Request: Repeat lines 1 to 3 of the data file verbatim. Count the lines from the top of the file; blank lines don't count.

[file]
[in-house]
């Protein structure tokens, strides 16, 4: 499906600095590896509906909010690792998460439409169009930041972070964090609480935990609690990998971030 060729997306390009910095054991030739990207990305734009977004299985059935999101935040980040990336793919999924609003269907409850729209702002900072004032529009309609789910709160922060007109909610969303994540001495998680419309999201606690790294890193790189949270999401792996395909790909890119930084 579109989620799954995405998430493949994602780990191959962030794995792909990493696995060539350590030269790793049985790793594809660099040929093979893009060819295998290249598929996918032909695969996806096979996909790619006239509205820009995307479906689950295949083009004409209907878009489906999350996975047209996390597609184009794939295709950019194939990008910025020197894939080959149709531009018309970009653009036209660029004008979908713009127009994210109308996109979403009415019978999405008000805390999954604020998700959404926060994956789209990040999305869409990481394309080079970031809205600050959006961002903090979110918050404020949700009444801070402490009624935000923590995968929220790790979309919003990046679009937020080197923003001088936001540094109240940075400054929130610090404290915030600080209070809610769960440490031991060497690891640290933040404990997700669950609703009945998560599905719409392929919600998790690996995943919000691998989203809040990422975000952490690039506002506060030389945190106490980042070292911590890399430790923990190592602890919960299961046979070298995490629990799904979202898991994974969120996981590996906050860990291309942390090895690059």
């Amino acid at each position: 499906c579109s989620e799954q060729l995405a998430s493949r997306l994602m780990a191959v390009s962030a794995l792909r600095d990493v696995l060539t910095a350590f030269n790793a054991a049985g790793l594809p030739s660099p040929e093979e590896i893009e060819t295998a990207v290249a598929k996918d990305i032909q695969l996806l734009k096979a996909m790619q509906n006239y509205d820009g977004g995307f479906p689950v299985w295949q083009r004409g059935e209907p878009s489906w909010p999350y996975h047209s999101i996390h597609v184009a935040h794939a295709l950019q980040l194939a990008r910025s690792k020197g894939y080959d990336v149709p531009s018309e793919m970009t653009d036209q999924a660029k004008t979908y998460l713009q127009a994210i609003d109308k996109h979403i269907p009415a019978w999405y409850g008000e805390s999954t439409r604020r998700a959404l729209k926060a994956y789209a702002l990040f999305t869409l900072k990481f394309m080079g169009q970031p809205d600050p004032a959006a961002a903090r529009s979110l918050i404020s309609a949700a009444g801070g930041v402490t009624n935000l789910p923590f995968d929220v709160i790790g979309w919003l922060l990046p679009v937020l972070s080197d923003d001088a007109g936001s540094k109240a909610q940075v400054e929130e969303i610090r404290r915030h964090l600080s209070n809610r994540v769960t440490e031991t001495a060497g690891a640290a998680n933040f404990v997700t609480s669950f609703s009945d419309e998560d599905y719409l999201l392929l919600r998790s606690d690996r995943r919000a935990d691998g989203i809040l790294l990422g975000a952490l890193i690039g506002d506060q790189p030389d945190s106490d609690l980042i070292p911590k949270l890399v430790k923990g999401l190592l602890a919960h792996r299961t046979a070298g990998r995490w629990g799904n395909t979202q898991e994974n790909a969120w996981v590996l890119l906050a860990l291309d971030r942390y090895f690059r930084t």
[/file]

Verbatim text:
[in-house]
């Protein structure tokens, strides 16, 4: 499906600095590896509906909010690792998460439409169009930041972070964090609480935990609690990998971030 060729997306390009910095054991030739990207990305734009977004299985059935999101935040980040990336793919999924609003269907409850729209702002900072004032529009309609789910709160922060007109909610969303994540001495998680419309999201606690790294890193790189949270999401792996395909790909890119930084 579109989620799954995405998430493949994602780990191959962030794995792909990493696995060539350590030269790793049985790793594809660099040929093979893009060819295998290249598929996918032909695969996806096979996909790619006239509205820009995307479906689950295949083009004409209907878009489906999350996975047209996390597609184009794939295709950019194939990008910025020197894939080959149709531009018309970009653009036209660029004008979908713009127009994210109308996109979403009415019978999405008000805390999954604020998700959404926060994956789209990040999305869409990481394309080079970031809205600050959006961002903090979110918050404020949700009444801070402490009624935000923590995968929220790790979309919003990046679009937020080197923003001088936001540094109240940075400054929130610090404290915030600080209070809610769960440490031991060497690891640290933040404990997700669950609703009945998560599905719409392929919600998790690996995943919000691998989203809040990422975000952490690039506002506060030389945190106490980042070292911590890399430790923990190592602890919960299961046979070298995490629990799904979202898991994974969120996981590996906050860990291309942390090895690059």
């Amino acid at each position: 499906c579109s989620e799954q060729l995405a998430s493949r997306l994602m780990a191959v390009s962030a794995l792909r600095d990493v696995l060539t910095a350590f030269n790793a054991a049985g790793l594809p030739s660099p040929e093979e590896i893009e060819t295998a990207v290249a598929k996918d990305i032909q695969l996806l734009k096979a996909m790619q509906n006239y509205d820009g977004g995307f479906p689950v299985w295949q083009r004409g059935e209907p878009s489906w909010p999350y996975h047209s999101i996390h597609v184009a935040h794939a295709l950019q980040l194939a990008r910025s690792k020197g894939y080959d990336v149709p531009s018309e793919m970009t653009d036209q999924a660029k004008t979908y998460l713009q127009a994210i609003d109308k996109h979403i269907p009415a019978w999405y409850g008000e805390s999954t439409r604020r998700a959404l729209k926060a994956y789209a702002l990040f999305t869409l900072k990481f394309m080079g169009q970031p809205d600050p004032a959006a961002a903090r529009s979110l918050i404020s309609a949700a009444g801070g930041v402490t009624n935000l789910p923590f995968d929220v709160i790790g979309w919003l922060l990046p679009v937020l972070s080197d923003d001088a007109g936001s540094k109240a909610q940075v400054e929130e969303i610090r404290r915030h964090l600080s209070n809610r994540v769960t440490e031991t001495a060497g690891a640290a998680n933040f404990v997700t609480s669950f609703s009945d419309e998560d599905y719409l999201l392929l919600r998790s606690d690996r995943r919000a935990d691998g989203i809040l790294l990422g975000a952490l890193i690039g506002d506060q790189p030389d945190s106490d609690l980042i070292p911590k949270l890399v430790k923990g999401l190592l602890a919960h792996r299961t046979a070298g990998r995490w629990g799904n395909t979202q898991e994974n790909a969120w996981v590996l890119l906050a860990l291309d971030r942390y090895f690059r930084t």